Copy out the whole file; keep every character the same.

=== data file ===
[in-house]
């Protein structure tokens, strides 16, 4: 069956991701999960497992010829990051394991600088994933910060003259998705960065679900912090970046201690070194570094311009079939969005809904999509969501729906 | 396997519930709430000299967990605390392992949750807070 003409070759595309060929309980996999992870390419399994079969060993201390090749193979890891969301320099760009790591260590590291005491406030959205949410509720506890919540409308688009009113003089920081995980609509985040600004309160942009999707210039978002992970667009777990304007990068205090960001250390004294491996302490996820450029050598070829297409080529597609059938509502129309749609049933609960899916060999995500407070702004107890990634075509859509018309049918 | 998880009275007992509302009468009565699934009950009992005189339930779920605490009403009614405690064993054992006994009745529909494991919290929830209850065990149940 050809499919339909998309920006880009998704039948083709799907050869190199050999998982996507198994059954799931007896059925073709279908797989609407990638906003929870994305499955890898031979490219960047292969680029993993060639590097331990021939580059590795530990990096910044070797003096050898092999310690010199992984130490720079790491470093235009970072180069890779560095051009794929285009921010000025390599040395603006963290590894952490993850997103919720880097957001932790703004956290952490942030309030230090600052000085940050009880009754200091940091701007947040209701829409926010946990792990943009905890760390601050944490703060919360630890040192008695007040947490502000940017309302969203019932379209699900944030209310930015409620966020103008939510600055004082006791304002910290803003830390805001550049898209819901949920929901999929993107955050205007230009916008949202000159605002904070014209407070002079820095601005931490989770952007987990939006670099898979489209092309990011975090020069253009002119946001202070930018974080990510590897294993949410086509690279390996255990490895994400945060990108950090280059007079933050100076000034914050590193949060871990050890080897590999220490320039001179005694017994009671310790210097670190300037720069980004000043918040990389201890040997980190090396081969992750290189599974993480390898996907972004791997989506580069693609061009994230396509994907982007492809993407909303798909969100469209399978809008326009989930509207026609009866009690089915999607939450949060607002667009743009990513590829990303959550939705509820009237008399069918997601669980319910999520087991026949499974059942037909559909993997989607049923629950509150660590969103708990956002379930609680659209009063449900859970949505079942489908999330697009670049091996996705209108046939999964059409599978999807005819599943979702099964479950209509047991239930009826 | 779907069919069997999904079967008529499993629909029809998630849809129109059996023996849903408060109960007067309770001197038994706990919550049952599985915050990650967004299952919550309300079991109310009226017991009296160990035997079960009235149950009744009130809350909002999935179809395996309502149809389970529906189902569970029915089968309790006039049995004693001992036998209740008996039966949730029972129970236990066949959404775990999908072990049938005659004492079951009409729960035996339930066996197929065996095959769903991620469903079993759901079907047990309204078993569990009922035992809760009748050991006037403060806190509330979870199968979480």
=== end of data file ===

[in-house]
């Protein structure tokens, strides 16, 4: 069956991701999960497992010829990051394991600088994933910060003259998705960065679900912090970046201690070194570094311009079939969005809904999509969501729906 | 396997519930709430000299967990605390392992949750807070 003409070759595309060929309980996999992870390419399994079969060993201390090749193979890891969301320099760009790591260590590291005491406030959205949410509720506890919540409308688009009113003089920081995980609509985040600004309160942009999707210039978002992970667009777990304007990068205090960001250390004294491996302490996820450029050598070829297409080529597609059938509502129309749609049933609960899916060999995500407070702004107890990634075509859509018309049918 | 998880009275007992509302009468009565699934009950009992005189339930779920605490009403009614405690064993054992006994009745529909494991919290929830209850065990149940 050809499919339909998309920006880009998704039948083709799907050869190199050999998982996507198994059954799931007896059925073709279908797989609407990638906003929870994305499955890898031979490219960047292969680029993993060639590097331990021939580059590795530990990096910044070797003096050898092999310690010199992984130490720079790491470093235009970072180069890779560095051009794929285009921010000025390599040395603006963290590894952490993850997103919720880097957001932790703004956290952490942030309030230090600052000085940050009880009754200091940091701007947040209701829409926010946990792990943009905890760390601050944490703060919360630890040192008695007040947490502000940017309302969203019932379209699900944030209310930015409620966020103008939510600055004082006791304002910290803003830390805001550049898209819901949920929901999929993107955050205007230009916008949202000159605002904070014209407070002079820095601005931490989770952007987990939006670099898979489209092309990011975090020069253009002119946001202070930018974080990510590897294993949410086509690279390996255990490895994400945060990108950090280059007079933050100076000034914050590193949060871990050890080897590999220490320039001179005694017994009671310790210097670190300037720069980004000043918040990389201890040997980190090396081969992750290189599974993480390898996907972004791997989506580069693609061009994230396509994907982007492809993407909303798909969100469209399978809008326009989930509207026609009866009690089915999607939450949060607002667009743009990513590829990303959550939705509820009237008399069918997601669980319910999520087991026949499974059942037909559909993997989607049923629950509150660590969103708990956002379930609680659209009063449900859970949505079942489908999330697009670049091996996705209108046939999964059409599978999807005819599943979702099964479950209509047991239930009826 | 779907069919069997999904079967008529499993629909029809998630849809129109059996023996849903408060109960007067309770001197038994706990919550049952599985915050990650967004299952919550309300079991109310009226017991009296160990035997079960009235149950009744009130809350909002999935179809395996309502149809389970529906189902569970029915089968309790006039049995004693001992036998209740008996039966949730029972129970236990066949959404775990999908072990049938005659004492079951009409729960035996339930066996197929065996095959769903991620469903079993759901079907047990309204078993569990009922035992809760009748050991006037403060806190509330979870199968979480």